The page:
Florida teacher resigns after leaving answers on classroom walls during assessment tests

A Florida high school teacher said he did not know answers to test questions during district exams were not allowed on the walls of his history classroom.

>> Read more trending news

Isaac Anderson, a 40-year-old teacher at Spoto High School in the Tampa suburb of Riverview, told administrators he believed test security rules only applied to state exams, and not for those given by the district, the Tampa Bay Times reported.

Anderson resigned in April after an investigation was launched by school administrators to determine why students scored much higher in December testing in Anderson’s U.S. history classes than they had in previous exams, the newspaper reported.

Florida schools are graded annually on an "A" to "F" basis, based on graduation rates and test scores. Achievement Schools are schools that have a grade of "C" or lower for three consecutive years and have a graduation rate below 85%, according to the Hillsborough County School District website.

Because Spoto is one of the schools in Hillsborough County designated as an Achievement School, teachers give students uniform tests known as common assessments every semester to ensure they are prepared for district exams in December and state exams in the spring, the Times reported.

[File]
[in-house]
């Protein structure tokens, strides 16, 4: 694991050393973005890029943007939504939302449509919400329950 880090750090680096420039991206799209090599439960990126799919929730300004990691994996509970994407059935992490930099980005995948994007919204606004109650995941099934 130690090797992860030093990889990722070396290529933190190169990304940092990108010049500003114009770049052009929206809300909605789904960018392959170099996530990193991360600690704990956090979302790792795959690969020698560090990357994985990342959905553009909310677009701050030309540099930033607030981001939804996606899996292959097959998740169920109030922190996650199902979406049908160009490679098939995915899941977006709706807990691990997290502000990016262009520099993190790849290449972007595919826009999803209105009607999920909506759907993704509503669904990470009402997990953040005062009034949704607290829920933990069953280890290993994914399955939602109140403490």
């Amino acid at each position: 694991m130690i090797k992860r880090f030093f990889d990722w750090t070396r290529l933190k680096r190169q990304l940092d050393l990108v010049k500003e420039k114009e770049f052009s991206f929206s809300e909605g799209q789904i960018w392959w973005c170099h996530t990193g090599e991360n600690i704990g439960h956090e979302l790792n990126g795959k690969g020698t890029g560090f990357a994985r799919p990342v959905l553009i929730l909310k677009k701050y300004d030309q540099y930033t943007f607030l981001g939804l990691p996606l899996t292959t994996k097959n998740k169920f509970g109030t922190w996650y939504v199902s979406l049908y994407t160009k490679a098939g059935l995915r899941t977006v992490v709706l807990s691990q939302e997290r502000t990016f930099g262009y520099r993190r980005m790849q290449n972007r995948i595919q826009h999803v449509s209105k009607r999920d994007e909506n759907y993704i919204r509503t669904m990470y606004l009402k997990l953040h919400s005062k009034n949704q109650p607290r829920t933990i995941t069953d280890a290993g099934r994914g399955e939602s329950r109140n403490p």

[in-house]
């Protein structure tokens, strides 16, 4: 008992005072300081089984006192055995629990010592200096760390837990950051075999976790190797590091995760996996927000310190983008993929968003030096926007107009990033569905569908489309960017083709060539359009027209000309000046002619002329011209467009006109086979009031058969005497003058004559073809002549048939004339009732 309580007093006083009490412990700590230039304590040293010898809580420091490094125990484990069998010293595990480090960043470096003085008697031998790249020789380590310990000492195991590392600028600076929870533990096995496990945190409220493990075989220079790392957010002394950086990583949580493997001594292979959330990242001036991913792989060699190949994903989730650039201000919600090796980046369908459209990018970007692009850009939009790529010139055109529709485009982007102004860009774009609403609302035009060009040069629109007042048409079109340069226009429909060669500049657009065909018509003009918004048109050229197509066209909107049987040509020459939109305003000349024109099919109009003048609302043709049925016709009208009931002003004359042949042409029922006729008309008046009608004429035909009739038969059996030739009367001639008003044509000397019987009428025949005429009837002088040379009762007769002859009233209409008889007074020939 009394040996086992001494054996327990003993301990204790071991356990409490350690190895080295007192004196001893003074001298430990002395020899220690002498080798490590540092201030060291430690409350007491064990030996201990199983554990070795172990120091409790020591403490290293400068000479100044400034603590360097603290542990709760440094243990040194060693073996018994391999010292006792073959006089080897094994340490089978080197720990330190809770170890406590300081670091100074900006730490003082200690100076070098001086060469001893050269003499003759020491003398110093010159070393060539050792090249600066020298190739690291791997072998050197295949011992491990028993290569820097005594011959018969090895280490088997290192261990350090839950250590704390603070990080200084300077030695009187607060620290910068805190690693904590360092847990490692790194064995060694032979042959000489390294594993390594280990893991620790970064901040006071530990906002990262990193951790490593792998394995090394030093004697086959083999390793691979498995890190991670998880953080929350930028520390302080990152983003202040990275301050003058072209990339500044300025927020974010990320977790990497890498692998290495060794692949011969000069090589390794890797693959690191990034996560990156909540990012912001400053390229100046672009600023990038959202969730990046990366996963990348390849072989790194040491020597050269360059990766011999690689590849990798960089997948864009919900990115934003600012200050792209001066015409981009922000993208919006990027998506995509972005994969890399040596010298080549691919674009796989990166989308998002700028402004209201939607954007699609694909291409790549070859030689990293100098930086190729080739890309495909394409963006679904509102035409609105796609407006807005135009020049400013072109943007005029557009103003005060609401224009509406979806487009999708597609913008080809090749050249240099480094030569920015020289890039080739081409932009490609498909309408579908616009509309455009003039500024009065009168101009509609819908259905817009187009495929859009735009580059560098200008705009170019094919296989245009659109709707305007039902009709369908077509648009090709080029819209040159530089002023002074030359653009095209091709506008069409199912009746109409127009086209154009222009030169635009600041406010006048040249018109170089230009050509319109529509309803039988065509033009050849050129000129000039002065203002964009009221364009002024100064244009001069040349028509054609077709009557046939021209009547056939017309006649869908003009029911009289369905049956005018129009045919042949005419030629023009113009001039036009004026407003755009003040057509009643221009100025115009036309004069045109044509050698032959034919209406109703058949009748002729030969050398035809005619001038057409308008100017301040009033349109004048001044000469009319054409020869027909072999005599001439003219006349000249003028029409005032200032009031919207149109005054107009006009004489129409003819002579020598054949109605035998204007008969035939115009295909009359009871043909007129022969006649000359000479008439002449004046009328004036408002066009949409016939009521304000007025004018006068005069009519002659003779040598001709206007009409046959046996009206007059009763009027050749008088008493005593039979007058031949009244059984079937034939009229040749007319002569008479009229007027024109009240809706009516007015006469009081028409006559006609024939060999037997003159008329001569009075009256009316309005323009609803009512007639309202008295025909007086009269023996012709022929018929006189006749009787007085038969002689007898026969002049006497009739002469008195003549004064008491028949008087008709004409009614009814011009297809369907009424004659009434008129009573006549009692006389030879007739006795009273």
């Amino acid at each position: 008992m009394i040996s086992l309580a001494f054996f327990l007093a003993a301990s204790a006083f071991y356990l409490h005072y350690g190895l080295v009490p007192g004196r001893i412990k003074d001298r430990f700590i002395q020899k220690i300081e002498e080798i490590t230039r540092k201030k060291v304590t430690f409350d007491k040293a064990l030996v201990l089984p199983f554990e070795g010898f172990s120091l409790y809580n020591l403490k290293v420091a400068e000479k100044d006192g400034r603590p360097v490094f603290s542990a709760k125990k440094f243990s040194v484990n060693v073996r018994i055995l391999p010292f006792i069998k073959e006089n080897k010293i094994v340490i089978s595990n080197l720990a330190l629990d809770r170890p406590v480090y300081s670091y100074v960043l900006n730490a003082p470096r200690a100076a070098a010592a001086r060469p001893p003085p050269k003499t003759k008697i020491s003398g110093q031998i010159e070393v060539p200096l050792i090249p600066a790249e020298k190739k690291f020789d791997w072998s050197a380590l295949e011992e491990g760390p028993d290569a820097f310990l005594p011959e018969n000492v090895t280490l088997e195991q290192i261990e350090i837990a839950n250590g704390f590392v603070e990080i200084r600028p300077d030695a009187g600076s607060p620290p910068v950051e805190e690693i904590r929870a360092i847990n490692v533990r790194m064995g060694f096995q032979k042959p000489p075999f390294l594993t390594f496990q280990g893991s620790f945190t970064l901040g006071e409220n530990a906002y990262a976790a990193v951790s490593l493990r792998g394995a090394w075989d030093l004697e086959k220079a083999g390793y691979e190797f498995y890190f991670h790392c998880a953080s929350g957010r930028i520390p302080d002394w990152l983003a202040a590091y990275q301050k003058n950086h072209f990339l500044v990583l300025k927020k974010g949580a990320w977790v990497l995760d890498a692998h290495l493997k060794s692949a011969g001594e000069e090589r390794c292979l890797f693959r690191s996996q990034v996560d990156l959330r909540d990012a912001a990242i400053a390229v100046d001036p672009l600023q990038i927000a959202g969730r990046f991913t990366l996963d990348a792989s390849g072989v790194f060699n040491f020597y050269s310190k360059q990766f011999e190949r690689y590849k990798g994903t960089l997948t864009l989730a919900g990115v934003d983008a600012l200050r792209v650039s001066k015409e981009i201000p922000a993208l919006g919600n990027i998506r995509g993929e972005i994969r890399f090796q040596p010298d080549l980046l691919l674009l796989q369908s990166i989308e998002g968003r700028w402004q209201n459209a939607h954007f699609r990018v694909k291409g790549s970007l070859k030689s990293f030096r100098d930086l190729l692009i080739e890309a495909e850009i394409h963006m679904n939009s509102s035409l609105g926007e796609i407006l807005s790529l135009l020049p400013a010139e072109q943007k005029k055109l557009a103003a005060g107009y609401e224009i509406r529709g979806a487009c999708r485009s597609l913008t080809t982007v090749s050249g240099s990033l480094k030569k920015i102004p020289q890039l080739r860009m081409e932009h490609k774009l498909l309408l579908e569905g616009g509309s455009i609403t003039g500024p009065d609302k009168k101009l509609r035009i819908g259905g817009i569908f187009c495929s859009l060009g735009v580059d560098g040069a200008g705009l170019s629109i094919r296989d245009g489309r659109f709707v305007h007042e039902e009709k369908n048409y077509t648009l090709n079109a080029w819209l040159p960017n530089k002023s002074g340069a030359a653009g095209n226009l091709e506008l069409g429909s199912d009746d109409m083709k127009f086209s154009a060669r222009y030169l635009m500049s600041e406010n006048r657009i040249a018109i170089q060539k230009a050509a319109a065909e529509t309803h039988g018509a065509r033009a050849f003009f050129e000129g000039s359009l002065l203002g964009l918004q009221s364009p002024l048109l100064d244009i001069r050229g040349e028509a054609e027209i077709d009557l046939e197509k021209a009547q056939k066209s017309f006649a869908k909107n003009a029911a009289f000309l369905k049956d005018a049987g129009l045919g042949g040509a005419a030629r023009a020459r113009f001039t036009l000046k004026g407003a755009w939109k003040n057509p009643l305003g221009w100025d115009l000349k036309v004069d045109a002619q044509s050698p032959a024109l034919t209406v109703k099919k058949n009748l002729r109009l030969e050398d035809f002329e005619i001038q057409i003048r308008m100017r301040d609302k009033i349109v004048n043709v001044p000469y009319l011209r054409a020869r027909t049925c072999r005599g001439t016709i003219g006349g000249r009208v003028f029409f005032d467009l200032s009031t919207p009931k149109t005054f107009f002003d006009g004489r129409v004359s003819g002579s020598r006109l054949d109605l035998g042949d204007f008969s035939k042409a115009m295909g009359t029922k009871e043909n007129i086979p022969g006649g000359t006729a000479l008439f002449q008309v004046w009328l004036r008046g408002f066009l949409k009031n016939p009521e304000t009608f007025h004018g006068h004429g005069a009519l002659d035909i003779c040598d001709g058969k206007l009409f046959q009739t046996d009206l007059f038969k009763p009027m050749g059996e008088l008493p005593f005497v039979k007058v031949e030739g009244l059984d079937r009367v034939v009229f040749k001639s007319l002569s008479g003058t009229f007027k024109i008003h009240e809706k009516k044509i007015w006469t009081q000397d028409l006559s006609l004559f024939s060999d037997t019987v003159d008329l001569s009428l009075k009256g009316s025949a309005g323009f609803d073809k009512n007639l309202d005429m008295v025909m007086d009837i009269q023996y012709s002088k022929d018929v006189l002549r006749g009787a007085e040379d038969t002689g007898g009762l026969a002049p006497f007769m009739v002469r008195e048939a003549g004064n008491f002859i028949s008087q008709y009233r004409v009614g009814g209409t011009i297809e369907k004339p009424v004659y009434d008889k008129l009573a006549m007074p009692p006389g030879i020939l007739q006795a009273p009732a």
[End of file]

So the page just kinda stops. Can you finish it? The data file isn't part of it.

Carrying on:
According to the newspaper, resource teacher Cherie Miller and social studies department chairman Ross Webster noticed the higher scores from Anderson’s history students and shared the results with district officials.

Previously, the passing rate for Anderson's students was less than 50%, but on the semester exam the number jumped to 59.7 percent, the Times reported.

After an investigation was launched, four students agreed to cooperate with officials. Two wrote Anderson gave out two or three answers during the exam because he had not covered the material, the newspaper reported. The other two students wrote Anderson left posters containing the answers to test questions on classroom walls.

According to the Times, Anderson was "very candid" when he was interviewed by testing supervisors March 12. According to a report by the supervisors, Anderson said he had left posters up for regular tests, removing them for state exams. He said he had not been able to cover all of the material that would be included in the semester exam.

"He was adamant that he did not think the semester exam was as 'big a deal' as the state tests that are given,'" the Times reported, citing the test supervisors' report.

The newspaper said it has been unable to reach Anderson for a comment.